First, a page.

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The Origins of Ketchup (It is not American, and it is not red!)

Do you know the origin of ketchup? It is not an American invention, but was invented in the Far Asiatic East. Yes, ketchup is an oriental sauce, and the name probably derives from the Malysian term kecap o kicha or from the Cantonese word ketsiap (tomato sauce). Both were sweet and sour with the addition of soy sauce or fish sauce, but there was no tomato in it.

When this sauce arrived in Europe in the seventeenth century via Dutch sailors from China, the chefs personalized this red sauce with a lot of variations, adding oysters, lemon juice, nuts, mushroom, and even fruits like peaches and plums. Every cook in Europe had a different recipe, but the tomato was missing.

Finally the first tomato ketchup appeared in 1812 in a recipe by the American, James Mease, from Philadelphia. It was only in 1872 that Henry J. Heinz developed the recipe for the ketchup we all know today.

Heinz increased the quantity of vinegar and sugar and added onion and a mix of spices. This combination of flavors is famous worldwide. In Piemonte, in Northern Italy, a similar variation of ketchup is called bagnèt ross (red dip), and it is usually served with other sauces like salsa verde, mayonnaise, and mostarda (a delicious and unique sauce with tangy and spicy candied fruits) with bollito, which is a traditional dish made of various cuts of beef in their broth.

It is very easy to make ketchup, and the result is beyond better than any you could buy in the supermarket—sorry, Mr. Heinz. Here is wonderful recipe for homemade ketchup that I found in a old Italian cookbook:

Homemade Ketchup


1 large red onion, minced

1 clove of garlic, minced Apprx. 17 oz. (500 g) of canned tomatoes 7 oz (200 ml) red wine vinegar

3 oz (70 g) soft brown sugar


Olive oil

A pinch of cinnamon

A pinch of pepper

Sauté the onion in oil until translucent, and then add the garlic.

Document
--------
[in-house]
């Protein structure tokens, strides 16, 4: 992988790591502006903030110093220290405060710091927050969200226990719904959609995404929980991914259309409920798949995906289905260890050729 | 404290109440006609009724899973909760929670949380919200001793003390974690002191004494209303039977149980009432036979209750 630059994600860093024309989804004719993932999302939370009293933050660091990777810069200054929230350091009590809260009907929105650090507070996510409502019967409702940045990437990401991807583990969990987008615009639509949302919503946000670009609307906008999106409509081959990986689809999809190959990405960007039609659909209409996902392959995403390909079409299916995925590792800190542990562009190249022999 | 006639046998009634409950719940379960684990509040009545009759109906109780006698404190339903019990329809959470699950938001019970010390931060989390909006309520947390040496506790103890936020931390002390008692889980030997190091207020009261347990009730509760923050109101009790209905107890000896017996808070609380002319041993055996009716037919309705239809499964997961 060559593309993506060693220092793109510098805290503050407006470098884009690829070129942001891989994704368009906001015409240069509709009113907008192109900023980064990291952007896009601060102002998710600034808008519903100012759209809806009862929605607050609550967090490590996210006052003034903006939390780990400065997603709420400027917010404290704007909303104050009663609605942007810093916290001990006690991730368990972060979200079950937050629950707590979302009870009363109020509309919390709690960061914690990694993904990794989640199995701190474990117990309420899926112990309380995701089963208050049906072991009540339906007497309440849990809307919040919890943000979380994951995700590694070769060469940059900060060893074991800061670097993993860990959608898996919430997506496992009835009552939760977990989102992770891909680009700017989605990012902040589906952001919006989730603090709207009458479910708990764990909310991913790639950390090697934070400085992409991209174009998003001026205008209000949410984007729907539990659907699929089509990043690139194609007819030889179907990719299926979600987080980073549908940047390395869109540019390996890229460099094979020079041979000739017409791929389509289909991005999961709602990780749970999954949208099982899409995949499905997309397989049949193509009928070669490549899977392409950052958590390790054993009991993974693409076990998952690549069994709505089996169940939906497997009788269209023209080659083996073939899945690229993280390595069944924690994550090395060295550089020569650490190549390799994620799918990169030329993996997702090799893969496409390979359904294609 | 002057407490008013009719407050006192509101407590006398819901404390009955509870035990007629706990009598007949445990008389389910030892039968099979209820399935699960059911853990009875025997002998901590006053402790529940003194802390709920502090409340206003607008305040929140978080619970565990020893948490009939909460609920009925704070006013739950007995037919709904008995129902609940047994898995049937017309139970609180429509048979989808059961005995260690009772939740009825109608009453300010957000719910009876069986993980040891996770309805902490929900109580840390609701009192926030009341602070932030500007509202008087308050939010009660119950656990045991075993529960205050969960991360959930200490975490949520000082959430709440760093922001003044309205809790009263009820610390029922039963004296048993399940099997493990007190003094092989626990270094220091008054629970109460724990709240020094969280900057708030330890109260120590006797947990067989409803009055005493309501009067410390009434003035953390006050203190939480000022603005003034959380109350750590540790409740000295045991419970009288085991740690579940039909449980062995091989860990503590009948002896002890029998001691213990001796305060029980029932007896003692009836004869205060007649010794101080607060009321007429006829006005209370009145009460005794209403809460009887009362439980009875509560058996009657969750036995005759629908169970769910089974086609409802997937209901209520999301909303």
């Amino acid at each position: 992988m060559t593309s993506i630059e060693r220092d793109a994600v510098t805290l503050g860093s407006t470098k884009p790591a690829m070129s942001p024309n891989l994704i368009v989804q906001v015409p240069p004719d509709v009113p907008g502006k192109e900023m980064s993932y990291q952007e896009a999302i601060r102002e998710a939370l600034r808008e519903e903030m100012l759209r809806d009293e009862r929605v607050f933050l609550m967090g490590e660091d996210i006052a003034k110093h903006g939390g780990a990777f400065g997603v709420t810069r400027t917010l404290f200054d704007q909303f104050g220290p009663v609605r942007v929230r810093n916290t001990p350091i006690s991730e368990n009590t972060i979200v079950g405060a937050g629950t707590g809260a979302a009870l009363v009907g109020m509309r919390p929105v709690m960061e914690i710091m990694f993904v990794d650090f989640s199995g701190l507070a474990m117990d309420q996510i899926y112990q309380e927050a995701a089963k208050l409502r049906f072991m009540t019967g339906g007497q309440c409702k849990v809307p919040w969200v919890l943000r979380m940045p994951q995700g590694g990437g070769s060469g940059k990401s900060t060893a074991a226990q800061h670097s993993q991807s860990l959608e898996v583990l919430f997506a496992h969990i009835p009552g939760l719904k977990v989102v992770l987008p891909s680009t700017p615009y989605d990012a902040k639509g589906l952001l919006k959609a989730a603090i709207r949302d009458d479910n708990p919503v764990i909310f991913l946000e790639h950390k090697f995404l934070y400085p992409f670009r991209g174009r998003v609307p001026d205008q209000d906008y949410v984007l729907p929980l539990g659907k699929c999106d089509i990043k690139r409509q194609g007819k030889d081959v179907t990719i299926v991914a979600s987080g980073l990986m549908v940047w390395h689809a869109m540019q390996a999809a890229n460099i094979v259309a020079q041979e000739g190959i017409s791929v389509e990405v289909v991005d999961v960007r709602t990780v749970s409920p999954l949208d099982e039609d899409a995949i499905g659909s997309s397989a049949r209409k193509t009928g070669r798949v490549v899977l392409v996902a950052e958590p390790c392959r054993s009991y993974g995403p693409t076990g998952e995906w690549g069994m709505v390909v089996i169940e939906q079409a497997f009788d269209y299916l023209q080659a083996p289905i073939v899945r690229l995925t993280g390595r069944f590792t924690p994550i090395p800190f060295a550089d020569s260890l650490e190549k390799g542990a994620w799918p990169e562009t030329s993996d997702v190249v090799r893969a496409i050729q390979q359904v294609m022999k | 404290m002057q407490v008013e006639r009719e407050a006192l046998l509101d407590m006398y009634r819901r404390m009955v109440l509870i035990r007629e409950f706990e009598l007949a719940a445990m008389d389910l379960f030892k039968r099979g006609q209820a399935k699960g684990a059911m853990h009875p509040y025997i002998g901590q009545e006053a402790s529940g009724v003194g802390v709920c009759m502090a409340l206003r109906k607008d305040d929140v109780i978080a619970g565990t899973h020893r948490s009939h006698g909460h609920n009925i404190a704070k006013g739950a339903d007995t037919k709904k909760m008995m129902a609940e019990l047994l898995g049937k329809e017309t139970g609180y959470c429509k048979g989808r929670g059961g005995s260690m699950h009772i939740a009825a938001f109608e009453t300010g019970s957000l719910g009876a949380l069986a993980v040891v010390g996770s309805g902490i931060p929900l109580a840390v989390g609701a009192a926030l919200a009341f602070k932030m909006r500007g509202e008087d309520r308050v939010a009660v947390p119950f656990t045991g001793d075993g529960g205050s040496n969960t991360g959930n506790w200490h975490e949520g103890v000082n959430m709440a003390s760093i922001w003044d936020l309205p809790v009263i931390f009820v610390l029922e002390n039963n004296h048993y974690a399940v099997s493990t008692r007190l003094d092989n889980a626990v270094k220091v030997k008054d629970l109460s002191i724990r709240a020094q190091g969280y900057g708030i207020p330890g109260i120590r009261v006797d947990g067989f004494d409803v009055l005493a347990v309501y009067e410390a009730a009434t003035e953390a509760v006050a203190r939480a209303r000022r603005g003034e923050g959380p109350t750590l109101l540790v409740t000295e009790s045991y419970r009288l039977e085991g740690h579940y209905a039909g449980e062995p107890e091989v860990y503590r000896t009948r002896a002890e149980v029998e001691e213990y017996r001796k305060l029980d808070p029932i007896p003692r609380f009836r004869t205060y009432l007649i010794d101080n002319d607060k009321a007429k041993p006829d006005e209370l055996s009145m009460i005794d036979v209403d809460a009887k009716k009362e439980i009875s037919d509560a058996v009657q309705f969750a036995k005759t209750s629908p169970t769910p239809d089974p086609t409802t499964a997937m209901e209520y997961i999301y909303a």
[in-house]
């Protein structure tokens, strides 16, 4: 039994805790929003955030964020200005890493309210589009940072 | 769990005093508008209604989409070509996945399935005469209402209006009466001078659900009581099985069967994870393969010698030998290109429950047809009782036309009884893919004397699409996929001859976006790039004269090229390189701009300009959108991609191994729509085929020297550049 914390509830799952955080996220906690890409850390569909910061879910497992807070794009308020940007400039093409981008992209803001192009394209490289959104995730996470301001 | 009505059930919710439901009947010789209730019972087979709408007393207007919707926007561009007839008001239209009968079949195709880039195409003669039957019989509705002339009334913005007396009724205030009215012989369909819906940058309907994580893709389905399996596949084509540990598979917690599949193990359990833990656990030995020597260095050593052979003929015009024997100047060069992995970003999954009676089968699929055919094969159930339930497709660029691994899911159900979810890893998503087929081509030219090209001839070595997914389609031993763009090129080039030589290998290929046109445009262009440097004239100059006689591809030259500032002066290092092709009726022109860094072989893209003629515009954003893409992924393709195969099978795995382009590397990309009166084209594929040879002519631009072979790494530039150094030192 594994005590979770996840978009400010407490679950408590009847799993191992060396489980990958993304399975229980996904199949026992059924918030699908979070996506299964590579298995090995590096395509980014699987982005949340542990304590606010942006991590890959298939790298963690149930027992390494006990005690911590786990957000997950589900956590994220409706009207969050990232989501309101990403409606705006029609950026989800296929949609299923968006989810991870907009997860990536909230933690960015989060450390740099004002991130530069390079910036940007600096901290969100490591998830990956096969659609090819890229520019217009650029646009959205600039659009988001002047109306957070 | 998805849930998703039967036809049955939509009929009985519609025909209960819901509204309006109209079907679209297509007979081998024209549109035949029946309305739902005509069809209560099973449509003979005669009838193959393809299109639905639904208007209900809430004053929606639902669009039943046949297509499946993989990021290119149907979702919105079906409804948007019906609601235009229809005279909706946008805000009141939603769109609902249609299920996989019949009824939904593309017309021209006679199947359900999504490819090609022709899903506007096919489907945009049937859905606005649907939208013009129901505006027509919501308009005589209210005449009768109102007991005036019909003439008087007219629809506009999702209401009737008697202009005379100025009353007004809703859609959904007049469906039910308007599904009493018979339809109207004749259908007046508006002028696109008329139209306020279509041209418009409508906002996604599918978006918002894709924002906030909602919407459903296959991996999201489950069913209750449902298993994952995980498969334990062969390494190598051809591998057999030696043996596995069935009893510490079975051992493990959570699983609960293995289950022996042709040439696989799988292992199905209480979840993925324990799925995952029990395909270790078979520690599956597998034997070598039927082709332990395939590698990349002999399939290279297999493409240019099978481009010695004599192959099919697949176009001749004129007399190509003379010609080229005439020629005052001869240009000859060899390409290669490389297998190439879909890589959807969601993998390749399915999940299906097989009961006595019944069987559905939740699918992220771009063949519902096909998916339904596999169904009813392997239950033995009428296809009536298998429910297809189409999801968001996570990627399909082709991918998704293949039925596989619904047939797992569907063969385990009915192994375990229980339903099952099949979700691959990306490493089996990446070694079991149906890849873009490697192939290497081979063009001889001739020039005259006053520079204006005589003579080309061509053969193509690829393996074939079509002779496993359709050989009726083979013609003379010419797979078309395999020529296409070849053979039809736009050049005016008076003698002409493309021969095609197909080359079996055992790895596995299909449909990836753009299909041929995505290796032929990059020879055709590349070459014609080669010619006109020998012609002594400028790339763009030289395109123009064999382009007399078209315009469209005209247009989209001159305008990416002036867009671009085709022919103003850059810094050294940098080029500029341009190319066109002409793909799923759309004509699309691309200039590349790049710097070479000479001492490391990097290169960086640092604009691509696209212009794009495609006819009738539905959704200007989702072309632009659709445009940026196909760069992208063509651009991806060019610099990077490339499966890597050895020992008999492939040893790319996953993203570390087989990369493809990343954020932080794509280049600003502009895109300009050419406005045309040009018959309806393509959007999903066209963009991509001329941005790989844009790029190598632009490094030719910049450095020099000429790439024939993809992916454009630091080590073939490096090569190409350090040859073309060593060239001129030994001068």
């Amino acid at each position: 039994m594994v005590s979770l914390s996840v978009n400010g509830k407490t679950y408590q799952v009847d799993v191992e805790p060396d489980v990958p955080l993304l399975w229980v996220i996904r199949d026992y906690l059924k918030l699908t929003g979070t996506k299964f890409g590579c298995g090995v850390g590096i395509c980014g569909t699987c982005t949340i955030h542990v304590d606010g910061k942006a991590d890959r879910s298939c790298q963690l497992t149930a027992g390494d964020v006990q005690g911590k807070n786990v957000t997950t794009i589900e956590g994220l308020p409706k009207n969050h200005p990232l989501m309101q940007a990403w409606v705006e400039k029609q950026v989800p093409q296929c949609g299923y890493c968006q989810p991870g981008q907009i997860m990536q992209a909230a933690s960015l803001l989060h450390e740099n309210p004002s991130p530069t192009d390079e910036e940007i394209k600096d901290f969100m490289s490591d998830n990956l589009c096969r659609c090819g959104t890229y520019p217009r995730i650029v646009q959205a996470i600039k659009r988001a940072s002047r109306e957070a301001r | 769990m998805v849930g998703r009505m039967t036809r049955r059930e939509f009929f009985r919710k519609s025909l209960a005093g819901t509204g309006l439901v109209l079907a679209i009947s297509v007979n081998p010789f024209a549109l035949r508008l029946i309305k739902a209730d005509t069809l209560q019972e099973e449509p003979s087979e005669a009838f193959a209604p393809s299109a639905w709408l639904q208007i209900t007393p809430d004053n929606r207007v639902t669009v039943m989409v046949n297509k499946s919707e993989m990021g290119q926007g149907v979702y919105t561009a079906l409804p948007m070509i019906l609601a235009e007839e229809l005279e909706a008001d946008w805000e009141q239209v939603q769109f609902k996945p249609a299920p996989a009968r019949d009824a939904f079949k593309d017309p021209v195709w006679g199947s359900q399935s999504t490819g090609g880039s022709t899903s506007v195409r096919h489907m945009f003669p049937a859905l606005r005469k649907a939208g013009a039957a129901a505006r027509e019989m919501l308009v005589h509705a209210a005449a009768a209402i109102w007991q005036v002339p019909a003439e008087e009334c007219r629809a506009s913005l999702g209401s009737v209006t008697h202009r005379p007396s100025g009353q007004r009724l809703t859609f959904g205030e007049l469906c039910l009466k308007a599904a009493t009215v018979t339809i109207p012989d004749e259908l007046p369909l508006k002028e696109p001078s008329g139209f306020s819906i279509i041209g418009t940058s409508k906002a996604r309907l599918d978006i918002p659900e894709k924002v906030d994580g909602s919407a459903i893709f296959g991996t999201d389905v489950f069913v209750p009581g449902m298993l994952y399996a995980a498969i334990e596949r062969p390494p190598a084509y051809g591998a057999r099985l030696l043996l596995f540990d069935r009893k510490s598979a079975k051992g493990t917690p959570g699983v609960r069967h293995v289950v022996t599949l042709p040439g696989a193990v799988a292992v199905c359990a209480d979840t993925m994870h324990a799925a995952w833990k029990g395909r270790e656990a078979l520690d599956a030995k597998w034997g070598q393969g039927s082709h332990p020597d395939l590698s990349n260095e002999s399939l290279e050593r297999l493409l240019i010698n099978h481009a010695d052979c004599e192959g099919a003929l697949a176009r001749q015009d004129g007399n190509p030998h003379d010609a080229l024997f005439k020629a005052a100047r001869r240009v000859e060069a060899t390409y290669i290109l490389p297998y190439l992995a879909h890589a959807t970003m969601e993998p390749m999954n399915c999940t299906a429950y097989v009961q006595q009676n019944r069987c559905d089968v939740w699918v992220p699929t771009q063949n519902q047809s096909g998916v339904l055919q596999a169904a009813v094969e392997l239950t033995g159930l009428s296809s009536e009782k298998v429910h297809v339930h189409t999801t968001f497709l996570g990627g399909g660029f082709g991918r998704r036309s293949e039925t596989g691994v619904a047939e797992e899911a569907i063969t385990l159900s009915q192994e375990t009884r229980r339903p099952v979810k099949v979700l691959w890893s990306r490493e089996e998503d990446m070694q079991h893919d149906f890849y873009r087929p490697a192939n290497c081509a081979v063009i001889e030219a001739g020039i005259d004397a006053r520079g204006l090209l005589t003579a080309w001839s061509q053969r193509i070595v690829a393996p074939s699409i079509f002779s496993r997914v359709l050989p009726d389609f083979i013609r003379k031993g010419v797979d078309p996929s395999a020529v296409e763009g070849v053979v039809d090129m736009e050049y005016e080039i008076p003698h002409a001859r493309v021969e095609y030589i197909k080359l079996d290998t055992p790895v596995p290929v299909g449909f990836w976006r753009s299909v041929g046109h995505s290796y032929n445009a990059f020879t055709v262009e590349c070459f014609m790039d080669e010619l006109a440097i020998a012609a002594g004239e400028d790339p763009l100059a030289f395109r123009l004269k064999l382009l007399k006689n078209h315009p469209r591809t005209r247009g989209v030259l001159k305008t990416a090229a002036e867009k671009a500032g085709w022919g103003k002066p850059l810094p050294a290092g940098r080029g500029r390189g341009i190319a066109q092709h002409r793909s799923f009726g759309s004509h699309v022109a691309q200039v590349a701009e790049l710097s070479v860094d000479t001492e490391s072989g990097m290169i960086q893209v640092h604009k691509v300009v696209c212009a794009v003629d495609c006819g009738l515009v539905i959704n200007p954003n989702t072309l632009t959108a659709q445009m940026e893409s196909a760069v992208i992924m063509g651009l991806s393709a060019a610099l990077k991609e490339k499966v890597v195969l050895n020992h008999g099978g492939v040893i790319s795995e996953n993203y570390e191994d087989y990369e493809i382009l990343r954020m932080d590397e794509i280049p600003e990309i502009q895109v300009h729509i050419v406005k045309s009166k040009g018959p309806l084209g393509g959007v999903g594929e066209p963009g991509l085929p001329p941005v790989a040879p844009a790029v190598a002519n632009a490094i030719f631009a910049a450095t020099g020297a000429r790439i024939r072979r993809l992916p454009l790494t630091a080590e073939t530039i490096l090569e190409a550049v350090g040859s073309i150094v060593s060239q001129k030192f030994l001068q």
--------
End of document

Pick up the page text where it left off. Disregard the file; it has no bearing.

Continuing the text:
Add the tomatoes, vinegar, sugar, salt, and spices and cook for 10 minutes to reduce and thicken. Whiz in a blender or with a hand blender until smooth.

Now let's move on to a perfect recipe for your homemade ketchup...

The Mc.Douglas Super Burger!

The ingredients are key. In Italy, the best cut of meat for the burger will always be Chianina, from the cows in the valleys near the Arno River. I always make the sauces from scratch: mayonnaise and ketchup, and I use the best aged Fontina cheese, which is very stinky (I adore stinky cheese) from Northern Italy. The secret ingredient is caramelized onions, and I always serve the burger with potatoes fried in extra virgin olive oil and rosemary. When I can, I make the dough for the bun, but any good burger bun from a bakery will do if you don't have time.

Mc.Douglas Super Burger

(This recipe is for one burger)

7 oz (200 g) Chianina minced fillet made into a patty

1 burger bun with sesame seeds

A handful of arugula or freshly picked salad

1 ripe tomato

2 dill pickles

½ red onion

A pinch of sugar

1 Tbs of white vinegar

2 Tbs of handmade ketchup (see recipe above)

Salt & pepper

1 Tbs of handmade curry mayonnaise:

2 egg yolks, at room temperature

1 Tbsp of white wine vinegar

1 Tbs of lemon juice

1 tsp of Madras curry powder

1 cup of vegetable oil


First things first— do all the prep, because the ingredients must be quickly cooked together. Make your sauces first— the ketchup (see the recipe above), and for the mayo, mix the ingredients in a blender.

Slice the cheese, the tomato, and the pickles, wash the salad, and sauté the onion with a bit of oil, sugar, and vinegar until caramelized.

Peel and cut the potatoes into wedges, and fry. Add chopped rosemary and salt when the fries turn golden.

While the potatoes are frying, grill the meat patty and the bread bun halves. When cooked just the way you like it, put the patty on the bread, dollop on the sauces, and add the cheese slices. Top it all off with the caramelized onions.

Serve with a salad, sliced tomato, and pickle and enjoy with the fried rosemary potatoes and the sauces for dipping.

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